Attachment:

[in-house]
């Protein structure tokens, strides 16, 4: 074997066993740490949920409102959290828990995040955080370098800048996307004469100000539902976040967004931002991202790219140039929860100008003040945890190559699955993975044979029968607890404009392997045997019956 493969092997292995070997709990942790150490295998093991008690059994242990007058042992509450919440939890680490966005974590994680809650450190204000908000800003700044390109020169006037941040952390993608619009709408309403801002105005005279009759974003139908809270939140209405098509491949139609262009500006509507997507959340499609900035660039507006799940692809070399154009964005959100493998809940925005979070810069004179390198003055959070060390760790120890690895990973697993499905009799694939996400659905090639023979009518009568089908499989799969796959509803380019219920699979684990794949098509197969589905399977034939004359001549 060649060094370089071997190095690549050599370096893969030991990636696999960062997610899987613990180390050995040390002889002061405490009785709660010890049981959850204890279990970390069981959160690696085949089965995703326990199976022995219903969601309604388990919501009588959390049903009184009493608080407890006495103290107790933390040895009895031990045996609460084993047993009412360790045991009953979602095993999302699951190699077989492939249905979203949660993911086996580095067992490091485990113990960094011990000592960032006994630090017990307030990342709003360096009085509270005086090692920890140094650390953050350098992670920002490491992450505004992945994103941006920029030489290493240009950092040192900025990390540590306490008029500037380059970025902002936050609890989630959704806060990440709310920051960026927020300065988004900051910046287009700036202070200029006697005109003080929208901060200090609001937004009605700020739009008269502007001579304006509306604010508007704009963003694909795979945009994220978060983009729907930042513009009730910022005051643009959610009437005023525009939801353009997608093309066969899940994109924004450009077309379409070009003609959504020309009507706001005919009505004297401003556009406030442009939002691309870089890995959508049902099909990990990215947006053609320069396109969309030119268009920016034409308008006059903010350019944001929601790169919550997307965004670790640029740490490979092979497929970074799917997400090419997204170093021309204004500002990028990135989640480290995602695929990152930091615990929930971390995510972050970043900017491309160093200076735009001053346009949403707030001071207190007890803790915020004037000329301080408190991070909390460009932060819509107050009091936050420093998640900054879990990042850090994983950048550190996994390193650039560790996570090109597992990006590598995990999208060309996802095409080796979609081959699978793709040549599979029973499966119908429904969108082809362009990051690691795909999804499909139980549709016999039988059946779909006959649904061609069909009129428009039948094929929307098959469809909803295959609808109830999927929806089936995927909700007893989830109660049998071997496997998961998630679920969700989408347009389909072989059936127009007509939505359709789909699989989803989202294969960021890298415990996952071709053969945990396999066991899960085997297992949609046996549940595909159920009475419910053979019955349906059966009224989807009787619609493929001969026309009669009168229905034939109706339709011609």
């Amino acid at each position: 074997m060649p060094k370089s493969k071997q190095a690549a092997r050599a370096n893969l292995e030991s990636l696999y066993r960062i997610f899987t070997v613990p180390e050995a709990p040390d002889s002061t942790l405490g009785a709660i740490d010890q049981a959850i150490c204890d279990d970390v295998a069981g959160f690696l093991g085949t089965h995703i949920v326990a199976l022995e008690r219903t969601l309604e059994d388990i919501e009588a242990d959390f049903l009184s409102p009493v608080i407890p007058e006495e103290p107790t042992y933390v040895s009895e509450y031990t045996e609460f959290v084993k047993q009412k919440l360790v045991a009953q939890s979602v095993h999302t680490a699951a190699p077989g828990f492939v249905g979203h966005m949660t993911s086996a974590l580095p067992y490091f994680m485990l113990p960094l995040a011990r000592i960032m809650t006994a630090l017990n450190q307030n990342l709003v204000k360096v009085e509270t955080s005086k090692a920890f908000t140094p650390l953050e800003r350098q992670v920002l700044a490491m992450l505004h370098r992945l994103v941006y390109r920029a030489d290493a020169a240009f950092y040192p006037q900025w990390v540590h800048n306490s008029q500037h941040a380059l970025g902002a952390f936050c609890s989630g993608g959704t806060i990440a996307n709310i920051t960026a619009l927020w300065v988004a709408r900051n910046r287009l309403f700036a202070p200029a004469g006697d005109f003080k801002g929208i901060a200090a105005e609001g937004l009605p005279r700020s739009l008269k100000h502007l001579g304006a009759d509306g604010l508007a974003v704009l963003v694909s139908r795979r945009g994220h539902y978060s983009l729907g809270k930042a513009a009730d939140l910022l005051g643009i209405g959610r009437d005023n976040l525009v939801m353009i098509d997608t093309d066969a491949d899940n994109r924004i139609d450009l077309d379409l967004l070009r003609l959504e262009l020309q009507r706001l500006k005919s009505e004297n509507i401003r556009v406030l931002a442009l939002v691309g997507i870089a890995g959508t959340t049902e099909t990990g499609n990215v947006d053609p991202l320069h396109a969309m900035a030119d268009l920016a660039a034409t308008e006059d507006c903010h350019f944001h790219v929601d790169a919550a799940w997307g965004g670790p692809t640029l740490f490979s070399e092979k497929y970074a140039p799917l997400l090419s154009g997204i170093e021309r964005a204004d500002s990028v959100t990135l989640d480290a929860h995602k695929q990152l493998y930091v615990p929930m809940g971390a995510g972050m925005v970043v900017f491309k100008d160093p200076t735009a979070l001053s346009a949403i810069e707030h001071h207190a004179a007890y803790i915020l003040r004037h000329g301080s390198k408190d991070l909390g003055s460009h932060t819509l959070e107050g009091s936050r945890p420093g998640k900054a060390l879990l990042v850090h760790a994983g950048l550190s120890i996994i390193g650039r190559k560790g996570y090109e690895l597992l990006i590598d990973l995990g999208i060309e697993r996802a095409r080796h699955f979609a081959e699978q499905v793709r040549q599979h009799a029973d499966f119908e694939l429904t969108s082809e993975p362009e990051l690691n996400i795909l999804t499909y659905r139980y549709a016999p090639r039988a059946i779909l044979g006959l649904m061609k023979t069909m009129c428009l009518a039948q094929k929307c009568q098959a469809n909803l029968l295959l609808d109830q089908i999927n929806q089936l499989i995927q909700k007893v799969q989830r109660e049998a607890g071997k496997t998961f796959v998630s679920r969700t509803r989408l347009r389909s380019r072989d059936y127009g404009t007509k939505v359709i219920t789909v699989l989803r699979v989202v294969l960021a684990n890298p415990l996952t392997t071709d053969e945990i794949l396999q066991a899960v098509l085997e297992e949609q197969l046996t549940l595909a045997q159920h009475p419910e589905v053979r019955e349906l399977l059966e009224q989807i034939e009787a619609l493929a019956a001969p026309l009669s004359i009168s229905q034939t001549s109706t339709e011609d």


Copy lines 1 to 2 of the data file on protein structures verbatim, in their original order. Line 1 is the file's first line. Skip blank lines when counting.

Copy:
[in-house]
């Protein structure tokens, strides 16, 4: 074997066993740490949920409102959290828990995040955080370098800048996307004469100000539902976040967004931002991202790219140039929860100008003040945890190559699955993975044979029968607890404009392997045997019956 493969092997292995070997709990942790150490295998093991008690059994242990007058042992509450919440939890680490966005974590994680809650450190204000908000800003700044390109020169006037941040952390993608619009709408309403801002105005005279009759974003139908809270939140209405098509491949139609262009500006509507997507959340499609900035660039507006799940692809070399154009964005959100493998809940925005979070810069004179390198003055959070060390760790120890690895990973697993499905009799694939996400659905090639023979009518009568089908499989799969796959509803380019219920699979684990794949098509197969589905399977034939004359001549 060649060094370089071997190095690549050599370096893969030991990636696999960062997610899987613990180390050995040390002889002061405490009785709660010890049981959850204890279990970390069981959160690696085949089965995703326990199976022995219903969601309604388990919501009588959390049903009184009493608080407890006495103290107790933390040895009895031990045996609460084993047993009412360790045991009953979602095993999302699951190699077989492939249905979203949660993911086996580095067992490091485990113990960094011990000592960032006994630090017990307030990342709003360096009085509270005086090692920890140094650390953050350098992670920002490491992450505004992945994103941006920029030489290493240009950092040192900025990390540590306490008029500037380059970025902002936050609890989630959704806060990440709310920051960026927020300065988004900051910046287009700036202070200029006697005109003080929208901060200090609001937004009605700020739009008269502007001579304006509306604010508007704009963003694909795979945009994220978060983009729907930042513009009730910022005051643009959610009437005023525009939801353009997608093309066969899940994109924004450009077309379409070009003609959504020309009507706001005919009505004297401003556009406030442009939002691309870089890995959508049902099909990990990215947006053609320069396109969309030119268009920016034409308008006059903010350019944001929601790169919550997307965004670790640029740490490979092979497929970074799917997400090419997204170093021309204004500002990028990135989640480290995602695929990152930091615990929930971390995510972050970043900017491309160093200076735009001053346009949403707030001071207190007890803790915020004037000329301080408190991070909390460009932060819509107050009091936050420093998640900054879990990042850090994983950048550190996994390193650039560790996570090109597992990006590598995990999208060309996802095409080796979609081959699978793709040549599979029973499966119908429904969108082809362009990051690691795909999804499909139980549709016999039988059946779909006959649904061609069909009129428009039948094929929307098959469809909803295959609808109830999927929806089936995927909700007893989830109660049998071997496997998961998630679920969700989408347009389909072989059936127009007509939505359709789909699989989803989202294969960021890298415990996952071709053969945990396999066991899960085997297992949609046996549940595909159920009475419910053979019955349906059966009224989807009787619609493929001969026309009669009168229905034939109706339709011609």